Tuesday, September 30, 2008

Hey buddy, can you spare 400 Microsoft Points?

XBox appears to have noticed that they have a user base that consists of more than just teenagers.  As much as I hate, and have always hated, the term Gen-X, that's the easiest way to group together people around my age group who have a common experience base around early video games.  Not to say we're the only ones.  I've met at least two "Gen-Yers" (I apologize) who grew up with the very same games due to having "Gen-X" (last one, I promise) older siblings.  They got the hand-me-down Atari 2600 systems.  I still have one.  Most of the games still work.  Pitfall doesn't, which sucks because that was always my favorite, but I've got re-released versions for Win95 and Playstation.  (Damn it's hard to keep that stuff up to date). 

Now XBox has found the newest way to get me to spend my rather hard-to-come-by-lately money in the form of Microsoft points again.  They're releasing all of my old favorites on XBox Live Arcade.  Bastards!  What a cunning, evil plan!

It all started with DOOM.  Oh the countless hours spent in the early nineties banging arrow keys and spacebars killing simulated 3D bitmap based hellspawn. I honestly don't remember if the original DOOM supported multiplayer (I've still got it around here somewhere, I'll check later) but I remember that DOOM 2 did.  I had countless hours of fun sneaking up behind my best friend with a double-barreled shotgun and blowing him away (that's just fun to say), untill somebody picked up the phone and messed up the damn carrier signal on the modem.  Ah, modems: good times!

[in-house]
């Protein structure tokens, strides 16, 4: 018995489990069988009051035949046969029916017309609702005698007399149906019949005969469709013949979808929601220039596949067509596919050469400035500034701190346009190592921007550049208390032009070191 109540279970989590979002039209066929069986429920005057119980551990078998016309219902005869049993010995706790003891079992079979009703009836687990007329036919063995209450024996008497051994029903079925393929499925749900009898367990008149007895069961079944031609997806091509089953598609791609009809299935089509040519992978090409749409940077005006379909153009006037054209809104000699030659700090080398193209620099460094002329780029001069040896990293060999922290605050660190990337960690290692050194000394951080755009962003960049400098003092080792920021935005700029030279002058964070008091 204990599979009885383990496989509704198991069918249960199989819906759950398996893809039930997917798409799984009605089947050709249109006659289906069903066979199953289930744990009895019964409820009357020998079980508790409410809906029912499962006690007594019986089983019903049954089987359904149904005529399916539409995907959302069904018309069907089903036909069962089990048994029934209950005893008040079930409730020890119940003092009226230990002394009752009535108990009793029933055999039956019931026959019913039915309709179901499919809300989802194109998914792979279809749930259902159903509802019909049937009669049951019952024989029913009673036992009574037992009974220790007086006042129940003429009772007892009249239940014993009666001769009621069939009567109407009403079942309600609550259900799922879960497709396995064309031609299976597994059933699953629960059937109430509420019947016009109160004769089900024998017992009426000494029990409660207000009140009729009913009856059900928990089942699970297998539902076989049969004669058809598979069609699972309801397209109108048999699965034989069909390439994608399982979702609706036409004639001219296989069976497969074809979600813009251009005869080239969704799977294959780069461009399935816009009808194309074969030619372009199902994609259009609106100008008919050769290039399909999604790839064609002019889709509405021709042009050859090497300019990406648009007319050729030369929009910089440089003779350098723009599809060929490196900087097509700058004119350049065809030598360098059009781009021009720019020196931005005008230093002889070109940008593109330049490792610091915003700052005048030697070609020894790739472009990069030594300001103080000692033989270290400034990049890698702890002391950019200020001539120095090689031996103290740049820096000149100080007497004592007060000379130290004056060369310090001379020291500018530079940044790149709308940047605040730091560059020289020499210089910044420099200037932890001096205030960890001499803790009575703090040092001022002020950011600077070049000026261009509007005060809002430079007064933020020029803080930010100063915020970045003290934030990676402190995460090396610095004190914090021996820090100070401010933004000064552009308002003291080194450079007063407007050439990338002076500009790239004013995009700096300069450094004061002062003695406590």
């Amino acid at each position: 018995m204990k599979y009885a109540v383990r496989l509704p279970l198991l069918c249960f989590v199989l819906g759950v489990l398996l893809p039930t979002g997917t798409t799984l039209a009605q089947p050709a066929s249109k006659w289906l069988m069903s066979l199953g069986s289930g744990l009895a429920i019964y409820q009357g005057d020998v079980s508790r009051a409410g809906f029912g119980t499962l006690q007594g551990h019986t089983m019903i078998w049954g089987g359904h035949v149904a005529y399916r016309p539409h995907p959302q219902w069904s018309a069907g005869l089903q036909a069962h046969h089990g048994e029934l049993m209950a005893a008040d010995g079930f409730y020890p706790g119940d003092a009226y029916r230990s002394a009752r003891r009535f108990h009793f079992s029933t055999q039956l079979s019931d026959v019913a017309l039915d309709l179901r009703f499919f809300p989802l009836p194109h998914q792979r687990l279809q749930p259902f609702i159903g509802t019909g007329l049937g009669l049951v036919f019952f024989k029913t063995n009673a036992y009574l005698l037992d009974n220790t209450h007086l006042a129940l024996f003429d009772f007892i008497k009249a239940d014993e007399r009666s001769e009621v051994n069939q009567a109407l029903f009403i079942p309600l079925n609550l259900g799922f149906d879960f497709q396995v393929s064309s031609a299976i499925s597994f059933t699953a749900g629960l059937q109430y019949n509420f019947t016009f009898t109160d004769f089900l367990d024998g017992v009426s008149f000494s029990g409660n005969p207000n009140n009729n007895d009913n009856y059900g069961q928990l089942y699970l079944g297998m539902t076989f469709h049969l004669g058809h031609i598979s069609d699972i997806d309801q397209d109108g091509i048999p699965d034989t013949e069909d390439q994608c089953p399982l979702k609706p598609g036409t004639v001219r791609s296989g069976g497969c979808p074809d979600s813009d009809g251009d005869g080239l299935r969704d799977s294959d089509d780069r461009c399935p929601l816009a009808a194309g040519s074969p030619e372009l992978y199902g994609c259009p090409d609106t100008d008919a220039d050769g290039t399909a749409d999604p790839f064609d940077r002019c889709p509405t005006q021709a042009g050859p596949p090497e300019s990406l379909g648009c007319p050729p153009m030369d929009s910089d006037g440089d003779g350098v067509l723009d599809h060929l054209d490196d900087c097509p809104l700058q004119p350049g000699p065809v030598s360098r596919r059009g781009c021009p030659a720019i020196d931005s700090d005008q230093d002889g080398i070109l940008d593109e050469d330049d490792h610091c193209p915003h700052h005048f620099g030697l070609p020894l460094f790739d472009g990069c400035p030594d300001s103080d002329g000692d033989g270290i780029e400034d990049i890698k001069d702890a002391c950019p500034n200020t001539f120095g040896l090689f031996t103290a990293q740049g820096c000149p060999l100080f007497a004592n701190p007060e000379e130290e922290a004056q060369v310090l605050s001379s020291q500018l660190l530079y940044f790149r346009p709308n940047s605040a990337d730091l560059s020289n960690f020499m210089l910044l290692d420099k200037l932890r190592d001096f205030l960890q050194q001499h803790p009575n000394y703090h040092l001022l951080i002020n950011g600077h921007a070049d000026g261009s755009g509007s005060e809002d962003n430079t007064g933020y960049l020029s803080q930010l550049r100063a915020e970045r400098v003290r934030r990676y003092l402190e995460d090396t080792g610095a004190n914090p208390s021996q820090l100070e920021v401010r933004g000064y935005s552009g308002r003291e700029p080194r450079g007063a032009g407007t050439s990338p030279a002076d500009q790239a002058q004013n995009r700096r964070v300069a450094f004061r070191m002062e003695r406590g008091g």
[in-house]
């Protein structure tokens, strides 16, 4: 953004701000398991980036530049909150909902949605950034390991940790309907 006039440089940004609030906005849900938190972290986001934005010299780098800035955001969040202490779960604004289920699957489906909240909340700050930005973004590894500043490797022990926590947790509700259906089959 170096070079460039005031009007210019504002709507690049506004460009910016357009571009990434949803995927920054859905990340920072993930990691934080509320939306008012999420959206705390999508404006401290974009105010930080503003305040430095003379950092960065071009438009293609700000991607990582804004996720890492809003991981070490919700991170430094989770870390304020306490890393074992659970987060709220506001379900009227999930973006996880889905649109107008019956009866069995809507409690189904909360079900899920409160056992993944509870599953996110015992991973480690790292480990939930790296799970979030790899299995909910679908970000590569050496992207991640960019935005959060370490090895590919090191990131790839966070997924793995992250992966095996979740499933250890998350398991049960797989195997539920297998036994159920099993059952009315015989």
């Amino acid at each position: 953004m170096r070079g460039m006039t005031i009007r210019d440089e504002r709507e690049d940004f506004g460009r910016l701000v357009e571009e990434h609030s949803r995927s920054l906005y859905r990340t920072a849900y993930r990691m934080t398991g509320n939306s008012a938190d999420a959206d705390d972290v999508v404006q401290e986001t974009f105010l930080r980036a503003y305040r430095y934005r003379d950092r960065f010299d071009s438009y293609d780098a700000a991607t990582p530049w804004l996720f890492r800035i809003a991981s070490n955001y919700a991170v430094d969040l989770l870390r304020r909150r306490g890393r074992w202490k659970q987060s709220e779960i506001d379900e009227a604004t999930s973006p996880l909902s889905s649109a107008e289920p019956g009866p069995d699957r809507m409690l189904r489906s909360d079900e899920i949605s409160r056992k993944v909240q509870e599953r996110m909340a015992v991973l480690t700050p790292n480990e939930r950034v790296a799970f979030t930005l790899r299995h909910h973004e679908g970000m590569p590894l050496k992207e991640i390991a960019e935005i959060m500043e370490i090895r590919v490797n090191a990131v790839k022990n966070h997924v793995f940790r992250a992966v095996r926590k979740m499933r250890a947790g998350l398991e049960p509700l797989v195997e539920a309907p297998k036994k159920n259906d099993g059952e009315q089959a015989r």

XBox released DOOM on XBox Live arcade a few months ago.  Something that primitive probably doesn't appeal to today's youth unless they've got a video game history fetish, but it's nostalgic to those of us that pissed away our youth on it when it was new. 

Next was PacMan.  Oooh, I was GOOD at PacMan when it was a popular new arcade game.  Again, today's youth would probably not look twice at it, wondering "where's the damn plot line?  How do you win?"  You didn't back then.  You proved your mastery over others and your right to rule as master of the tribe by showing how long you could survive the onslaught of digital ghosts on a single quarter.  PacMan was the very first "SuperGame".  The first game that caused a craze.  Today's market is so flooded with titles that there really aren't any crazes any more, other than for consoles themselves.  Back then we had PacMan lunch boxes, PacMan bedsheets, PacMan pajamas, PacMan records (yes, records.  Not CDs.  Those big round black things you put on turntables as part of rap music today used to be a music distribution medium.) PacMan cereal (fortified with Sugar Frosting and High Fructose Corn Syrup), and on and on.